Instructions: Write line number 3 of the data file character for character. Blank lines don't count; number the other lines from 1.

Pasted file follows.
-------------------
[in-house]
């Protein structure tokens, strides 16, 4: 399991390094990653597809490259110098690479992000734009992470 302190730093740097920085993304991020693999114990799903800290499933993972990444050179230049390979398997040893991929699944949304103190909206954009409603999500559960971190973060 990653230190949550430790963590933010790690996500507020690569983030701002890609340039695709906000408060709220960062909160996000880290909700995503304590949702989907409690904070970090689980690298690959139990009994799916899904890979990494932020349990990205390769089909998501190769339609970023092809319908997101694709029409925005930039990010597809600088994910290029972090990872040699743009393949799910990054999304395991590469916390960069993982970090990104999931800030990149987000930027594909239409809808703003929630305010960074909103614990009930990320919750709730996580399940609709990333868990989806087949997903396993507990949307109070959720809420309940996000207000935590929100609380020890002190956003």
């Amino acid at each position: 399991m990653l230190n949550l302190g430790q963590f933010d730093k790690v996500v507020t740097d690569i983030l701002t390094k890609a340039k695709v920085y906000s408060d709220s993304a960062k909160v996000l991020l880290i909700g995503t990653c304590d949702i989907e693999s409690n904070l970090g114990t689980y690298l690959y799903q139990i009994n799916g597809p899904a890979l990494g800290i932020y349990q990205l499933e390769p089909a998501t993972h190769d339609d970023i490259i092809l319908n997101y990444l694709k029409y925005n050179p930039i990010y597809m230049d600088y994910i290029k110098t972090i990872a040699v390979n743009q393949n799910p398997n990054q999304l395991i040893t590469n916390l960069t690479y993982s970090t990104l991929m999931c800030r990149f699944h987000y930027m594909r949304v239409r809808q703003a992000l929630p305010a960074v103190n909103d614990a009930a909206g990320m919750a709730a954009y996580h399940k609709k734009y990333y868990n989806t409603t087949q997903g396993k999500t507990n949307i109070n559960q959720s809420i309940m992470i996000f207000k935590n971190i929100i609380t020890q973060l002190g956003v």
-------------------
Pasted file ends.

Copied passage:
């Amino acid at each position: 399991m990653l230190n949550l302190g430790q963590f933010d730093k790690v996500v507020t740097d690569i983030l701002t390094k890609a340039k695709v920085y906000s408060d709220s993304a960062k909160v996000l991020l880290i909700g995503t990653c304590d949702i989907e693999s409690n904070l970090g114990t689980y690298l690959y799903q139990i009994n799916g597809p899904a890979l990494g800290i932020y349990q990205l499933e390769p089909a998501t993972h190769d339609d970023i490259i092809l319908n997101y990444l694709k029409y925005n050179p930039i990010y597809m230049d600088y994910i290029k110098t972090i990872a040699v390979n743009q393949n799910p398997n990054q999304l395991i040893t590469n916390l960069t690479y993982s970090t990104l991929m999931c800030r990149f699944h987000y930027m594909r949304v239409r809808q703003a992000l929630p305010a960074v103190n909103d614990a009930a909206g990320m919750a709730a954009y996580h399940k609709k734009y990333y868990n989806t409603t087949q997903g396993k999500t507990n949307i109070n559960q959720s809420i309940m992470i996000f207000k935590n971190i929100i609380t020890q973060l002190g956003v």